Allerton High School

A Message from Lord Pickles and Lord Blunkett, followed by Allerton High School's best practice article

The ability to listen and learn from one another has always been vital in parliament, in business and in most aspects of daily life. But at this particular moment in time, as national and global events continue to reiterate, it is uncommonly crucial that we forge new channels of communication and reinforce existing ones. The following article from Allerton High School is an attempt to do just that. We would welcome your thoughts on this or any other Parliamentary Review article.

Blunkett signature Rt Hon The Lord David Blunkett
Pickles signature Rt Hon The Lord Eric Pickles

www.allertonhigh.org.uk

THE PARLIAMENTARY REVIEW
Highlighting best practice
28 | ALLERTON HIGH SCHOOL
Elaine Silson, head teacher
A harmonious school
community
Allerton High has always been about ”enabling young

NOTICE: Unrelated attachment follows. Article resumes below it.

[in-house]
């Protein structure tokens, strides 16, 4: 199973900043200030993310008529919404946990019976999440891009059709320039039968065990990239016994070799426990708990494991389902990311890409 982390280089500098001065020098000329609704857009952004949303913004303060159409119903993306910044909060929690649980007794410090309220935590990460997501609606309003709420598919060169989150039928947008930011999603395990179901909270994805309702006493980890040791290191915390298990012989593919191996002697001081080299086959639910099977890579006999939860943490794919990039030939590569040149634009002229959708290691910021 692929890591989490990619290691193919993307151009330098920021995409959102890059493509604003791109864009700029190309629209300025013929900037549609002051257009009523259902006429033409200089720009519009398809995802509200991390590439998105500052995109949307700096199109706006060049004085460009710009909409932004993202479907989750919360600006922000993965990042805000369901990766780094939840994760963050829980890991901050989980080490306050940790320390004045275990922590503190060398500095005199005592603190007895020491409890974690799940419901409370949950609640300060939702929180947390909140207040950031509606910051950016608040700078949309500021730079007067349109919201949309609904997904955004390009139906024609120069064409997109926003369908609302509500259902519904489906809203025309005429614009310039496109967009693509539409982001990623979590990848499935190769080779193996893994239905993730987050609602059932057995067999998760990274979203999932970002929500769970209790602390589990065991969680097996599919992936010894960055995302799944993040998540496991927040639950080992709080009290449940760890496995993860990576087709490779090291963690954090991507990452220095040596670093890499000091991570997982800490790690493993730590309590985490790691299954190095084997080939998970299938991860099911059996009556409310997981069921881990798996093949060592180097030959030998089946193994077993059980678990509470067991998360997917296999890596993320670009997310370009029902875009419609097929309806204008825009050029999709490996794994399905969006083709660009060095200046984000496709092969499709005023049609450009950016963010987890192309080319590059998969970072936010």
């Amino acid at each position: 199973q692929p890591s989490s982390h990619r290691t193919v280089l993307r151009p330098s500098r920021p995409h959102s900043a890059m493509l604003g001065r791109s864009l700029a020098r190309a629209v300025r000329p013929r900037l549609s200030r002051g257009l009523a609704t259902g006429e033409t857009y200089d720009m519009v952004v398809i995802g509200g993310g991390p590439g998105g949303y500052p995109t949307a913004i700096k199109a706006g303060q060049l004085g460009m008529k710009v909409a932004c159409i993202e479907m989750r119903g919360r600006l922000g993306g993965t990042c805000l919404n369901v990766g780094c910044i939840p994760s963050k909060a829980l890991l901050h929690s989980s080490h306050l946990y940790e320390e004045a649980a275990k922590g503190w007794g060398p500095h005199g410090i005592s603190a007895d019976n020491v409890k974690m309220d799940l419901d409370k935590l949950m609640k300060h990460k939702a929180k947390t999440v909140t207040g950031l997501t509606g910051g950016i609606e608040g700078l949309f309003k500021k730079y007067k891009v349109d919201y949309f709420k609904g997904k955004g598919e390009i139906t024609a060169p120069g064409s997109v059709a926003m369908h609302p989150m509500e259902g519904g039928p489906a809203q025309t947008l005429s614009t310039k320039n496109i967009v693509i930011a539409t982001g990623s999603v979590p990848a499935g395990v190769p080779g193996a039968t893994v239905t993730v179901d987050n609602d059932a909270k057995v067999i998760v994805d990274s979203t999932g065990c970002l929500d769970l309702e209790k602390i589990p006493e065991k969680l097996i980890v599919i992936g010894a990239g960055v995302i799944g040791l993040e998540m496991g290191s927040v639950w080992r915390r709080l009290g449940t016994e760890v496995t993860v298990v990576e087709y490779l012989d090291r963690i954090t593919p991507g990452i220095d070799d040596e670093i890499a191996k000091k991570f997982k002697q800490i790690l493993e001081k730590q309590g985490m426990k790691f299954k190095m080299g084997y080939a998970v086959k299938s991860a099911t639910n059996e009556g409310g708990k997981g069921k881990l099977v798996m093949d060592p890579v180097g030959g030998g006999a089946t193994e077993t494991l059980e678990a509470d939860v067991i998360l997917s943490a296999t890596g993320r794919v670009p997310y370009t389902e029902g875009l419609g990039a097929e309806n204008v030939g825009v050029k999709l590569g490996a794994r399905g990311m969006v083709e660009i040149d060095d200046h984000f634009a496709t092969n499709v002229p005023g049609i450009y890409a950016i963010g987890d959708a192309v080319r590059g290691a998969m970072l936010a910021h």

people to achieve success.” No individual element of
their practice is revolutionary; long-term commitment to
enhancing provision and a team effort involving all stakeholders
have led to a sustainable improvement in outcomes. Allerton
High has been placed in the top ten per cent of all schools
nationally for attainment and progress since 2015.
Our intake is broadly average. However, GCSE outcomes are well above national
average. In 2015, 79 per cent of our students gained five GCSE passes at A*-C
including English and maths; this increased to 84 per cent in 2016. Accountability
measures changed in 2016 but our continued success isimpressive.
Disadvantaged students’ attainment is in line with national average for non-
disadvantaged students despite the gap on entry. Furthermore, all ability groups
and the majority of individuals make significantly positive progress, demonstrating
our commitment to enabling all
its young people to achieve success.
There are seven key factors behind Allerton’s success.
1. An outstanding curriculum perfectly matches students’ needs.
There is a broad, balanced curriculum in years 7 and 8 encompassing core, EBacc,
arts and practical subjects, with appropriate differentiation to support those who